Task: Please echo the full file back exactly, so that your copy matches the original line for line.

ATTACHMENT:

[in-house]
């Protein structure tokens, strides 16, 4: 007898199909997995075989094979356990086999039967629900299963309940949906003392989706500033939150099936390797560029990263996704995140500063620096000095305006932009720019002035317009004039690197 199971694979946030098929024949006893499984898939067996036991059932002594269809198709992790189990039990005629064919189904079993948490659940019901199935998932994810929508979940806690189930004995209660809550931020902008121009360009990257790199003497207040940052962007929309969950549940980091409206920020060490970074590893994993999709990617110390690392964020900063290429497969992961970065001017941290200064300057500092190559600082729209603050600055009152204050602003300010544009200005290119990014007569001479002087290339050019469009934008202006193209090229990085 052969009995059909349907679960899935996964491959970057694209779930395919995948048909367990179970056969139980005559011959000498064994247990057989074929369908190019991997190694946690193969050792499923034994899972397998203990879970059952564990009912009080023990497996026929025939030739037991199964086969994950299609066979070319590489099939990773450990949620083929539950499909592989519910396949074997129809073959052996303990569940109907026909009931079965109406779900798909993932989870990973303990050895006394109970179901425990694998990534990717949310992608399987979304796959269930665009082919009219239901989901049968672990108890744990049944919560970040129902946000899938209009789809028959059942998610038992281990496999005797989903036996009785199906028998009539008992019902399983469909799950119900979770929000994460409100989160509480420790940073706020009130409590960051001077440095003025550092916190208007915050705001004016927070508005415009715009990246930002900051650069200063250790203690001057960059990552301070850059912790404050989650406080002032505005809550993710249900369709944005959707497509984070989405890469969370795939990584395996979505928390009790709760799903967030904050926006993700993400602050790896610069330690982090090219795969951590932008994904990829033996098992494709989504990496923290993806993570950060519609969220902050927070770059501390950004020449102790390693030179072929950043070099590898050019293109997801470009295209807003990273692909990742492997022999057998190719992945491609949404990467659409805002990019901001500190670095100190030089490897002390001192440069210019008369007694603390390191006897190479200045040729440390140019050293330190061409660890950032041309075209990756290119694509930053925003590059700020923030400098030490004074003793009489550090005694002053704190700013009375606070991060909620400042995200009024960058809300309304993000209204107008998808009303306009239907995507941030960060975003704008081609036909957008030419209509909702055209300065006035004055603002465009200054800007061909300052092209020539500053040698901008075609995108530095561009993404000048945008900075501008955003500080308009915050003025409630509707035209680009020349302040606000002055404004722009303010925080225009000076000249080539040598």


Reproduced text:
[in-house]
């Protein structure tokens, strides 16, 4: 007898199909997995075989094979356990086999039967629900299963309940949906003392989706500033939150099936390797560029990263996704995140500063620096000095305006932009720019002035317009004039690197 199971694979946030098929024949006893499984898939067996036991059932002594269809198709992790189990039990005629064919189904079993948490659940019901199935998932994810929508979940806690189930004995209660809550931020902008121009360009990257790199003497207040940052962007929309969950549940980091409206920020060490970074590893994993999709990617110390690392964020900063290429497969992961970065001017941290200064300057500092190559600082729209603050600055009152204050602003300010544009200005290119990014007569001479002087290339050019469009934008202006193209090229990085 052969009995059909349907679960899935996964491959970057694209779930395919995948048909367990179970056969139980005559011959000498064994247990057989074929369908190019991997190694946690193969050792499923034994899972397998203990879970059952564990009912009080023990497996026929025939030739037991199964086969994950299609066979070319590489099939990773450990949620083929539950499909592989519910396949074997129809073959052996303990569940109907026909009931079965109406779900798909993932989870990973303990050895006394109970179901425990694998990534990717949310992608399987979304796959269930665009082919009219239901989901049968672990108890744990049944919560970040129902946000899938209009789809028959059942998610038992281990496999005797989903036996009785199906028998009539008992019902399983469909799950119900979770929000994460409100989160509480420790940073706020009130409590960051001077440095003025550092916190208007915050705001004016927070508005415009715009990246930002900051650069200063250790203690001057960059990552301070850059912790404050989650406080002032505005809550993710249900369709944005959707497509984070989405890469969370795939990584395996979505928390009790709760799903967030904050926006993700993400602050790896610069330690982090090219795969951590932008994904990829033996098992494709989504990496923290993806993570950060519609969220902050927070770059501390950004020449102790390693030179072929950043070099590898050019293109997801470009295209807003990273692909990742492997022999057998190719992945491609949404990467659409805002990019901001500190670095100190030089490897002390001192440069210019008369007694603390390191006897190479200045040729440390140019050293330190061409660890950032041309075209990756290119694509930053925003590059700020923030400098030490004074003793009489550090005694002053704190700013009375606070991060909620400042995200009024960058809300309304993000209204107008998808009303306009239907995507941030960060975003704008081609036909957008030419209509909702055209300065006035004055603002465009200054800007061909300052092209020539500053040698901008075609995108530095561009993404000048945008900075501008955003500080308009915050003025409630509707035209680009020349302040606000002055404004722009303010925080225009000076000249080539040598």